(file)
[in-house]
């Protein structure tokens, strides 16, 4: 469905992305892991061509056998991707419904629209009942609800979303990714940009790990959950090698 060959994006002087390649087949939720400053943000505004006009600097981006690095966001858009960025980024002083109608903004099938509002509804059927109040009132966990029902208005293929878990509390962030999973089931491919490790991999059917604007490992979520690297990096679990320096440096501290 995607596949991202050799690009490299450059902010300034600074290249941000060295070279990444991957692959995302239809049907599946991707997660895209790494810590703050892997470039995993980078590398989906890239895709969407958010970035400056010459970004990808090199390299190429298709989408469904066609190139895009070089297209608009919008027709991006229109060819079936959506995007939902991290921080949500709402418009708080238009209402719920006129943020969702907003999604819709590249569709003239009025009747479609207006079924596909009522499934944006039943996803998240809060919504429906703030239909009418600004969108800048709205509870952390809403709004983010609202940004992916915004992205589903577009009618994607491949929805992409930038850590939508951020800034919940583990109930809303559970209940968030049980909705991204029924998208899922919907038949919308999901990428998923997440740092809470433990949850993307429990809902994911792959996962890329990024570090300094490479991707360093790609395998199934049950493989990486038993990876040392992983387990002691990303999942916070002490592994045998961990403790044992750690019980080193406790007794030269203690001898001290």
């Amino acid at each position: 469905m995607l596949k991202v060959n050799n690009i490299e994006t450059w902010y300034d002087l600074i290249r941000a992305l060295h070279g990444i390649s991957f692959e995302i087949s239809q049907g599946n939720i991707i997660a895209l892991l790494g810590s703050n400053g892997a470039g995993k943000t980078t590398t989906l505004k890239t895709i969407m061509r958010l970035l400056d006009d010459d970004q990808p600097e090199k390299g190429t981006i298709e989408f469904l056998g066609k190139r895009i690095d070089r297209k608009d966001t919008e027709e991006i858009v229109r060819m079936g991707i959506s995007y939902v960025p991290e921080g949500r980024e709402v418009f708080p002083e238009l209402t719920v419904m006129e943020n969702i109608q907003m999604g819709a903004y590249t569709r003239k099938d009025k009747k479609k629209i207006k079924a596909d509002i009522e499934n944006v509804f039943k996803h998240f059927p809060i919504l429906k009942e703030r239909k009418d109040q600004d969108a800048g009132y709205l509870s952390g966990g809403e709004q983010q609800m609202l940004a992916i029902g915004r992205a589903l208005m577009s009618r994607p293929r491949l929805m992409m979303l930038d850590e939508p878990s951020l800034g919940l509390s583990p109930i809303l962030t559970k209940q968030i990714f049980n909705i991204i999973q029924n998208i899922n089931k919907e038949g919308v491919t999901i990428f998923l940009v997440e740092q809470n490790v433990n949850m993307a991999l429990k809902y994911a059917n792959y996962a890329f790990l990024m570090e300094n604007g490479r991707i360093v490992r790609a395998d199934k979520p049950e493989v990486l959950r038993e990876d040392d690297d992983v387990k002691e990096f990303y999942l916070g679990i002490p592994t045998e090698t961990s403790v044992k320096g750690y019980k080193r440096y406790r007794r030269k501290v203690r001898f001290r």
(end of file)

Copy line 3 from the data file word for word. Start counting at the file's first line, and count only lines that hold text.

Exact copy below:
């Amino acid at each position: 469905m995607l596949k991202v060959n050799n690009i490299e994006t450059w902010y300034d002087l600074i290249r941000a992305l060295h070279g990444i390649s991957f692959e995302i087949s239809q049907g599946n939720i991707i997660a895209l892991l790494g810590s703050n400053g892997a470039g995993k943000t980078t590398t989906l505004k890239t895709i969407m061509r958010l970035l400056d006009d010459d970004q990808p600097e090199k390299g190429t981006i298709e989408f469904l056998g066609k190139r895009i690095d070089r297209k608009d966001t919008e027709e991006i858009v229109r060819m079936g991707i959506s995007y939902v960025p991290e921080g949500r980024e709402v418009f708080p002083e238009l209402t719920v419904m006129e943020n969702i109608q907003m999604g819709a903004y590249t569709r003239k099938d009025k009747k479609k629209i207006k079924a596909d509002i009522e499934n944006v509804f039943k996803h998240f059927p809060i919504l429906k009942e703030r239909k009418d109040q600004d969108a800048g009132y709205l509870s952390g966990g809403e709004q983010q609800m609202l940004a992916i029902g915004r992205a589903l208005m577009s009618r994607p293929r491949l929805m992409m979303l930038d850590e939508p878990s951020l800034g919940l509390s583990p109930i809303l962030t559970k209940q968030i990714f049980n909705i991204i999973q029924n998208i899922n089931k919907e038949g919308v491919t999901i990428f998923l940009v997440e740092q809470n490790v433990n949850m993307a991999l429990k809902y994911a059917n792959y996962a890329f790990l990024m570090e300094n604007g490479r991707i360093v490992r790609a395998d199934k979520p049950e493989v990486l959950r038993e990876d040392d690297d992983v387990k002691e990096f990303y999942l916070g679990i002490p592994t045998e090698t961990s403790v044992k320096g750690y019980k080193r440096y406790r007794r030269k501290v203690r001898f001290r």